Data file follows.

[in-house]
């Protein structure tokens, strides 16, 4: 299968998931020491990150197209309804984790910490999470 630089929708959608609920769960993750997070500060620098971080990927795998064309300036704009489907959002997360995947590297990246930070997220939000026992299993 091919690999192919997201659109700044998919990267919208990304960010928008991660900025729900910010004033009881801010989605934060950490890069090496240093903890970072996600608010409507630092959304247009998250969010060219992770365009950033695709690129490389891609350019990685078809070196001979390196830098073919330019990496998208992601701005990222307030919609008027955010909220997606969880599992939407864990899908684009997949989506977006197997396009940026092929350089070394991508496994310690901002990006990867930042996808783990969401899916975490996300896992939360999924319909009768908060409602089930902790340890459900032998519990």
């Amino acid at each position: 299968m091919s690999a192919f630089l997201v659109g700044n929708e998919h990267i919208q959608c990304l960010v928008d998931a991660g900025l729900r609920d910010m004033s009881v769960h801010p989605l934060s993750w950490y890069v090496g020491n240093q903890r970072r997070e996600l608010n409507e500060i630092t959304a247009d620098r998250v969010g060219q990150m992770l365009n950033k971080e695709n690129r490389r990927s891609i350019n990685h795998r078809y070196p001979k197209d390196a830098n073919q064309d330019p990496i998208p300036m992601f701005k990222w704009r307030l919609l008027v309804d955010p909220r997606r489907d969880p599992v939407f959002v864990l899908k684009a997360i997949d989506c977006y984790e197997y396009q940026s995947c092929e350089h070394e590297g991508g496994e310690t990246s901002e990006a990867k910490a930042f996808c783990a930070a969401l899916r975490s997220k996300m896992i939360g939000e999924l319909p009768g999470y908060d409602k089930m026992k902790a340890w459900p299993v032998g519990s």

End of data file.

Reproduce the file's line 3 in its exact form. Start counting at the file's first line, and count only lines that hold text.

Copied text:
């Amino acid at each position: 299968m091919s690999a192919f630089l997201v659109g700044n929708e998919h990267i919208q959608c990304l960010v928008d998931a991660g900025l729900r609920d910010m004033s009881v769960h801010p989605l934060s993750w950490y890069v090496g020491n240093q903890r970072r997070e996600l608010n409507e500060i630092t959304a247009d620098r998250v969010g060219q990150m992770l365009n950033k971080e695709n690129r490389r990927s891609i350019n990685h795998r078809y070196p001979k197209d390196a830098n073919q064309d330019p990496i998208p300036m992601f701005k990222w704009r307030l919609l008027v309804d955010p909220r997606r489907d969880p599992v939407f959002v864990l899908k684009a997360i997949d989506c977006y984790e197997y396009q940026s995947c092929e350089h070394e590297g991508g496994e310690t990246s901002e990006a990867k910490a930042f996808c783990a930070a969401l899916r975490s997220k996300m896992i939360g939000e999924l319909p009768g999470y908060d409602k089930m026992k902790a340890w459900p299993v032998g519990s």